It's when Dennis' behavior became so ridiculous that it's

not like, is that a red flag? Like, that is a red flag.

That's ridiculous. Come on.

But, otherwise this is a surprisingly sincere

and grounded comedy that really weaves Shlesinger's

stand-up into a scripted narrative because the way

that stand-up is included here is just so well done.

The stand-up is just as funny, if not more so,

than the scripted portion of the film or the more

narrative driven portions.

Neil Rosen: Look, I think this was really fun and

funny and entertaining.

And I think-- I liked the way Iliza Shlesinger--

she wrote it, she stars in it.

The way she weaves in her stand-up routines, kind of

like Seinfeld, you see a little stand-up and then

you see part of the movie.

But I think that she's really funny.

I think that Ryan Hanson who plays the liar is quite good.

And you know, I think it's sharp, funny, and easy

to take in as a movie.

I was laughing the way through and if you buy into the premise,

yeah, it does get a little wacky, but you know, there's a

lot of movies that get wacky.

I went along for the ride and I thought it was terrific.

Listen, I think the premise is a good one and I had

the opportunity to sit down with Iliza Shlesinger

to talk about the film.

Let's take a look at that interview.

So it says that the movie, I'm paraphrasing, based,

sort of based on a true story.

How true, how much of this actually happened to you?

Or is it really marginal?

Iliza Shlesinger: I would honestly say the first,

maybe a little bit over two thirds of the movie are true.

Every single thing that Dennis says to Andrea is a

true lie that he told me.

It is a mostly true story because that is,

for legal reasons, we can't say almost 100% true.

But it is very true.

Neil Rosen: This started out as a stand-up bit?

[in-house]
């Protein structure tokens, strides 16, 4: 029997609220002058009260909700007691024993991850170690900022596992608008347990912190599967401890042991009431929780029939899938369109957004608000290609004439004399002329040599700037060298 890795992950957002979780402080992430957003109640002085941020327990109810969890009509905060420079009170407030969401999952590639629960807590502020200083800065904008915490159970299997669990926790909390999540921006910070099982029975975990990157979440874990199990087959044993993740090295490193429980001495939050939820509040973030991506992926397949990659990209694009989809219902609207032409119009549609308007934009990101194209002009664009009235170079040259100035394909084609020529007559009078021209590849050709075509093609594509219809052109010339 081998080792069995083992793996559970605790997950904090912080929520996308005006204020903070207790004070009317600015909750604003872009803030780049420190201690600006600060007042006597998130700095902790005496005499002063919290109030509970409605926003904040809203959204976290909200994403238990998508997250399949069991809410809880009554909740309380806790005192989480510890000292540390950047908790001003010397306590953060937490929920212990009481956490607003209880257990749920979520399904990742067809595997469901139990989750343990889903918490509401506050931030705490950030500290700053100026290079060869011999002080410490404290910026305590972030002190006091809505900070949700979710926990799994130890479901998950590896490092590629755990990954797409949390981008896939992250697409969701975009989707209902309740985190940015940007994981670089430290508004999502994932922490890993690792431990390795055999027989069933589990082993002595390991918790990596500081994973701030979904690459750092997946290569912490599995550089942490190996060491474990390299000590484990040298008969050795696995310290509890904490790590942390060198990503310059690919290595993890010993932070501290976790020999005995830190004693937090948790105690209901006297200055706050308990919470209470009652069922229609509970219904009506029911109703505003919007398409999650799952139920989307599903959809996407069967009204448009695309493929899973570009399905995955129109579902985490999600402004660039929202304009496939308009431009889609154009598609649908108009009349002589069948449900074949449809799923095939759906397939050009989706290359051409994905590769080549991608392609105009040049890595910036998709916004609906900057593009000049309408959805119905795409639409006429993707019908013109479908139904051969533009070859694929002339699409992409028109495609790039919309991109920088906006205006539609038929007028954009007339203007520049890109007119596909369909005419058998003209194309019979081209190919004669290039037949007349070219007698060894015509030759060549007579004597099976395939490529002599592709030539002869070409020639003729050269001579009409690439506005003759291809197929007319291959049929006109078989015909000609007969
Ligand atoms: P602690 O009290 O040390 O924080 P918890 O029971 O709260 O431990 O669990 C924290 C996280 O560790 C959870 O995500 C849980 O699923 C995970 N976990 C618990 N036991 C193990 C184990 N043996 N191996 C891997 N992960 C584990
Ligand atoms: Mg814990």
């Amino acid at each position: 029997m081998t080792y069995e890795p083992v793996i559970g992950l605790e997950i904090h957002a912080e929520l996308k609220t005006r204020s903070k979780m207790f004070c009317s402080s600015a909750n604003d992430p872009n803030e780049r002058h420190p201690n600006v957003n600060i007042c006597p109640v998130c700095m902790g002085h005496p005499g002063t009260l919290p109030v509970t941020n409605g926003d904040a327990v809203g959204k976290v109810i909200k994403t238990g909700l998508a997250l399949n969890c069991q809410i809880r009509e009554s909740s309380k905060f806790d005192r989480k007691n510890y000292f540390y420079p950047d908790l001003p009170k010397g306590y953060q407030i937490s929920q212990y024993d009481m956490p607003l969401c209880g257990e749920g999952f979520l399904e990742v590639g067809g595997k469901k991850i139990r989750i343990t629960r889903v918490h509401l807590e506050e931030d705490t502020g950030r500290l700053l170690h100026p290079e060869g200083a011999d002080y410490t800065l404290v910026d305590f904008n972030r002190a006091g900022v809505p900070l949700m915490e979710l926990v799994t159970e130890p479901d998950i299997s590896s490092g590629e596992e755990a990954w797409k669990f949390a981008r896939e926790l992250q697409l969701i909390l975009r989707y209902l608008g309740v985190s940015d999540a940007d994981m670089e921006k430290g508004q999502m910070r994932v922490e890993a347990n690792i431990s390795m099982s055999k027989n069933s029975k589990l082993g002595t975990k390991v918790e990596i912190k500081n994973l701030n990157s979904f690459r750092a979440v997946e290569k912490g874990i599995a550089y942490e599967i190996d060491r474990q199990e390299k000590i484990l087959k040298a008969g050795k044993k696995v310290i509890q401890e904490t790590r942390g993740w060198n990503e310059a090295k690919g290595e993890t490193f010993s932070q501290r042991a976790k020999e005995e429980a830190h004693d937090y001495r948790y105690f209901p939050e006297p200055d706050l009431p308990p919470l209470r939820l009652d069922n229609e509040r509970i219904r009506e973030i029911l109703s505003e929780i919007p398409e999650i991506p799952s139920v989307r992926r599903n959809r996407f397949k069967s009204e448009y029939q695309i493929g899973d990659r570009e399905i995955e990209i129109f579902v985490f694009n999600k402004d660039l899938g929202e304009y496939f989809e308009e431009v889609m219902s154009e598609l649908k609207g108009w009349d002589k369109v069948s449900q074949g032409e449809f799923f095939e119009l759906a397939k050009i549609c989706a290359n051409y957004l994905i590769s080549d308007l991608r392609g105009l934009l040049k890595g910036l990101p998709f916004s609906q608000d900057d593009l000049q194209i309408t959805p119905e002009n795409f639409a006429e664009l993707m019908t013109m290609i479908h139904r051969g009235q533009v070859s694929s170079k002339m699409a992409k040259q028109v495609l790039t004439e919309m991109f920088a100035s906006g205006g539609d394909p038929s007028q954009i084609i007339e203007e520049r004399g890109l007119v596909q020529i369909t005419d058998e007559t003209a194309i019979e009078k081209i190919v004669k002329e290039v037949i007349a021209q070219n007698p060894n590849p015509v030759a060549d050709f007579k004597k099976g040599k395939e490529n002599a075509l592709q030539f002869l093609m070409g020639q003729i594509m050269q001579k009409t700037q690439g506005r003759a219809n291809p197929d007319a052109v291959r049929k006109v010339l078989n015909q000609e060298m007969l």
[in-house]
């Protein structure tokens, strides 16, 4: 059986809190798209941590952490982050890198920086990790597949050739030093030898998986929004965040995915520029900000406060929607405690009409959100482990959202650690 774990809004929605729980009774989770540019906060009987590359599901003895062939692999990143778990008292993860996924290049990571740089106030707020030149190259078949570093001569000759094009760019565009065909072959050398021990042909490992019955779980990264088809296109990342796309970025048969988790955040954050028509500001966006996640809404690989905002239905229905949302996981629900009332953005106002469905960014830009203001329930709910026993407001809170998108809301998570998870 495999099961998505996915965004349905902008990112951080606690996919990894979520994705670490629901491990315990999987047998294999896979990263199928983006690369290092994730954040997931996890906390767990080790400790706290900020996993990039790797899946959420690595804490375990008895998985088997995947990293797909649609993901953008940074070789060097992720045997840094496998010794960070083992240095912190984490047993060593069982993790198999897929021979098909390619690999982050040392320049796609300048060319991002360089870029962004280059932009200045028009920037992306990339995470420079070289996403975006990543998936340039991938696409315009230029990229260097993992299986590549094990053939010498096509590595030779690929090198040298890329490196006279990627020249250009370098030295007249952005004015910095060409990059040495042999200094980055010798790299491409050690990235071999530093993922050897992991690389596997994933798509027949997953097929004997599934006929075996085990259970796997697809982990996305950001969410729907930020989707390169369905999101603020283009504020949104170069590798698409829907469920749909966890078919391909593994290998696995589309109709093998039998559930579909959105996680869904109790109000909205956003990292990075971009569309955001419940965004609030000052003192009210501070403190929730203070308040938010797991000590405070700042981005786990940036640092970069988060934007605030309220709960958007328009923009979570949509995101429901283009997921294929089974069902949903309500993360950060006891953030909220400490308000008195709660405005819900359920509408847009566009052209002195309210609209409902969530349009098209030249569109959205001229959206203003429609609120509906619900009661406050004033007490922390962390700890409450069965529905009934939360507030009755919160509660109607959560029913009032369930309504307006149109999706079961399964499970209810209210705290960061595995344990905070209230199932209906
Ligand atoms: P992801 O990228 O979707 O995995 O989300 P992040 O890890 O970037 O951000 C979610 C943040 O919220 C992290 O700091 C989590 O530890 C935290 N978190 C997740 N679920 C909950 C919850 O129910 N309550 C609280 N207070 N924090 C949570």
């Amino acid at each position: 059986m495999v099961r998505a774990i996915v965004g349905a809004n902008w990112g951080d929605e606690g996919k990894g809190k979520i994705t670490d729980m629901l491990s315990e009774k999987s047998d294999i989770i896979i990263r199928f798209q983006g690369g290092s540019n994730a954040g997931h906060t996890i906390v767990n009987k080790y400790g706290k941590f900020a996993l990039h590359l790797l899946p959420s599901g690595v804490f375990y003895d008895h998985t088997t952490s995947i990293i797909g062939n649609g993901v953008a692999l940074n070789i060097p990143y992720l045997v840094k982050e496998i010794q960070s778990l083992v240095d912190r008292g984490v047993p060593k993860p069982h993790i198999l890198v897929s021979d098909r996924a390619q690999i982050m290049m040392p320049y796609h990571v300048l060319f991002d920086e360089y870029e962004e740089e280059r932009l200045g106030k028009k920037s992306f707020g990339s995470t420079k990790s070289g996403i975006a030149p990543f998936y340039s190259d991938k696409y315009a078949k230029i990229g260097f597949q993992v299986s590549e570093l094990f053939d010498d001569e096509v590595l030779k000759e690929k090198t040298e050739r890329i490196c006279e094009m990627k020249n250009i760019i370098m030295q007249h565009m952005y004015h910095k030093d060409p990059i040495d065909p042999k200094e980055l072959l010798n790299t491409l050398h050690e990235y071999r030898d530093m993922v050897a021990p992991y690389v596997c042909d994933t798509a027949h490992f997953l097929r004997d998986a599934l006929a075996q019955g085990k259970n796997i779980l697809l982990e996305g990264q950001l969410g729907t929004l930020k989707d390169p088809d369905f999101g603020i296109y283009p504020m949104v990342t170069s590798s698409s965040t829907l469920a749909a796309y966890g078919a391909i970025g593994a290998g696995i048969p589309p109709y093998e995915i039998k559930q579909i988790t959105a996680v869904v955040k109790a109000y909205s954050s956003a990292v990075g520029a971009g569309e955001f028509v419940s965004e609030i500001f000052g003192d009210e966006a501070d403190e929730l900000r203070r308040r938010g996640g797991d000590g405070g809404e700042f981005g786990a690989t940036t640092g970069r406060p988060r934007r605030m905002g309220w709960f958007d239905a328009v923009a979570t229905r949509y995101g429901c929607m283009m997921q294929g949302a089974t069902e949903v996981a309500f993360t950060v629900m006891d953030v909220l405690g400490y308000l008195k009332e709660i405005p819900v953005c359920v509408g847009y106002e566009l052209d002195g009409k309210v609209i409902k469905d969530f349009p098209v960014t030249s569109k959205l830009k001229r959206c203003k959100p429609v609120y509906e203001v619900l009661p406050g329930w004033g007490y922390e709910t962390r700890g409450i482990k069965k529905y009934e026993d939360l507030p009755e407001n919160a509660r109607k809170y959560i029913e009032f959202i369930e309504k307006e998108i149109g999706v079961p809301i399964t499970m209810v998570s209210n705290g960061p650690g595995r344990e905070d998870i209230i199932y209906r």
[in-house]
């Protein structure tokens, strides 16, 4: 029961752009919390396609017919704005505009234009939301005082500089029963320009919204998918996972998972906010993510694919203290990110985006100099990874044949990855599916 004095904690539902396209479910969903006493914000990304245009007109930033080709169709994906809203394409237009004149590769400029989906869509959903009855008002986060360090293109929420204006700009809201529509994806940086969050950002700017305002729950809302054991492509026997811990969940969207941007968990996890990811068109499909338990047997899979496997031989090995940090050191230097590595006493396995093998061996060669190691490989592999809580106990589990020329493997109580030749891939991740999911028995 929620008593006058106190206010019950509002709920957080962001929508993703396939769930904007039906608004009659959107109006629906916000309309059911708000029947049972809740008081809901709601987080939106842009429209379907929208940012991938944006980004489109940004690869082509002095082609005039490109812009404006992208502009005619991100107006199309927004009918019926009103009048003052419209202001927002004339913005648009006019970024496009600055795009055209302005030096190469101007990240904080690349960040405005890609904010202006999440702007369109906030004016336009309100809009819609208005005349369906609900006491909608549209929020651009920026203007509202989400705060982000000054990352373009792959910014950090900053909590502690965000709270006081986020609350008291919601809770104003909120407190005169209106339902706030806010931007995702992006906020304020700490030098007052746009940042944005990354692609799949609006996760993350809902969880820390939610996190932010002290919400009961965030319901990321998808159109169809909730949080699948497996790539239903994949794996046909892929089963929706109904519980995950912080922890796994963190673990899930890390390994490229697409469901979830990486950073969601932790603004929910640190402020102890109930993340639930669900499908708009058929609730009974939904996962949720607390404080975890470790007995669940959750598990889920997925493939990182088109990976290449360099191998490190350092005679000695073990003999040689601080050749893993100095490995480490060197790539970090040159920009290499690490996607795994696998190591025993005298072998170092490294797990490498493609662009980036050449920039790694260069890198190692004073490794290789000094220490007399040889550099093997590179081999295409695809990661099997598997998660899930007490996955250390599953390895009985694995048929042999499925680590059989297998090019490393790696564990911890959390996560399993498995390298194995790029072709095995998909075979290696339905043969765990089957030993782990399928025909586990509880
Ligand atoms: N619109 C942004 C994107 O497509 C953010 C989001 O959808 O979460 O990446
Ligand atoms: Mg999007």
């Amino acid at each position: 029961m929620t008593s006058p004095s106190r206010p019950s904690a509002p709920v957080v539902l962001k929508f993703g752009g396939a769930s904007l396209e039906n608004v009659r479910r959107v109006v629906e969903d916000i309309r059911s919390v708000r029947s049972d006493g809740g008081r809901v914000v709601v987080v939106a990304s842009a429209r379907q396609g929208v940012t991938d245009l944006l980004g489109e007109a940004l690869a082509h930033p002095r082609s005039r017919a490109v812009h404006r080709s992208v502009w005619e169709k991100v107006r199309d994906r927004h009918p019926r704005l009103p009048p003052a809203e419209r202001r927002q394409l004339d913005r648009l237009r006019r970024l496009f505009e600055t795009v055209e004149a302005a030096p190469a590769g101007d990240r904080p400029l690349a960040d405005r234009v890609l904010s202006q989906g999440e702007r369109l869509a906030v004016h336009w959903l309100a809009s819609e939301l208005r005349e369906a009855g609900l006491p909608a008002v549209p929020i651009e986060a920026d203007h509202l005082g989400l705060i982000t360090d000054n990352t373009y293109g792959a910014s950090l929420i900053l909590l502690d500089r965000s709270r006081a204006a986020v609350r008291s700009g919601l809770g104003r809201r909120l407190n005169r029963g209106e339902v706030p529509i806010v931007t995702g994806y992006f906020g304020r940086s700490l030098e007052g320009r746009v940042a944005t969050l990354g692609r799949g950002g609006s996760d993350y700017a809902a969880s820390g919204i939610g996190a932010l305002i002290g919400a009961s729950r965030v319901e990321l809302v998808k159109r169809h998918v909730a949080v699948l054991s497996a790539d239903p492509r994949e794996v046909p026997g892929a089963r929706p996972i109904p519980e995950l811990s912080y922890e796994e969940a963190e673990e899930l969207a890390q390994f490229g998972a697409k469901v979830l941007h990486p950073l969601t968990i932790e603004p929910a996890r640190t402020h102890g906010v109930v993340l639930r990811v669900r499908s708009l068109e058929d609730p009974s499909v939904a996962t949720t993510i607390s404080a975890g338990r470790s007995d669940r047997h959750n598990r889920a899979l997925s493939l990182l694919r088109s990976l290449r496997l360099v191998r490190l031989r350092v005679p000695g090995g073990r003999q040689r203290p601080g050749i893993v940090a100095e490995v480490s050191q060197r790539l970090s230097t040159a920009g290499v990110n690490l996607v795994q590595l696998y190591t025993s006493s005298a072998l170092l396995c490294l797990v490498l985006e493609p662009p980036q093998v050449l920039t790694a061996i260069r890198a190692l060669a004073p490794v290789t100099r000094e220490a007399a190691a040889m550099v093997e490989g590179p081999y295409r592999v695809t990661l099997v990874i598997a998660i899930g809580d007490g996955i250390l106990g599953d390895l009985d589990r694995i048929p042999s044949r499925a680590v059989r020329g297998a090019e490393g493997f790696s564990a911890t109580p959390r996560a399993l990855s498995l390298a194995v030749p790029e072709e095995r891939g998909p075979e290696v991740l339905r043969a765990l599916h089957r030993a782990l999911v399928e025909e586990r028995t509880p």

Iliza Shlesinger: This was always a screenplay that I was

working on and I extrapolated part of it and tried to

do an abridged version for stand-up, but this story is

best told with an ensemble.

So while I did a bit of it as a crazy story to share,

it was always a script I was working on.

Zoey and Ensamble singing: Can't stop ‘cuz we're so high,

let's do this one more time.

Starships were meant to fly.

Hands up, and touch the sky.

Let's do this one last time.

Hands up-- Danny: We're higher than a--

♪ [Dance Music]

Aiden: We're higher than a--

♪ [Dance Music]

Zoey: We're higher than a-- [car horn beeping]

Neil Rosen: That was a clip from the TV series

Zoey's Extraordinary Playlist.

It's Perri Nemiroff's personal choice as we go

around the panel with our critics picks of the month.


Perri Nemiroff: The show is about a young woman who one

day is able to hear people's inner thoughts through song.

And I know it might sound super cheesy as a one sentence

logline, but please trust me when I tell you that Zoe's

Playlist is absolutely packed to the brim with yes, incredible

song and dance sequences and Mandy Moore's choreography

is truly next level stuff.

It's all designed not just to look really cool, but also to

support some really beautiful and complex character arcs.

But the thing I want to emphasize about this show is

it's not just a fun musical.

It is that, but it's so much more.

It's probably one of the most touching shows

that I've seen in years.

One that really does dig into highlighting the value of

friends, family, coworkers, and what it means to understand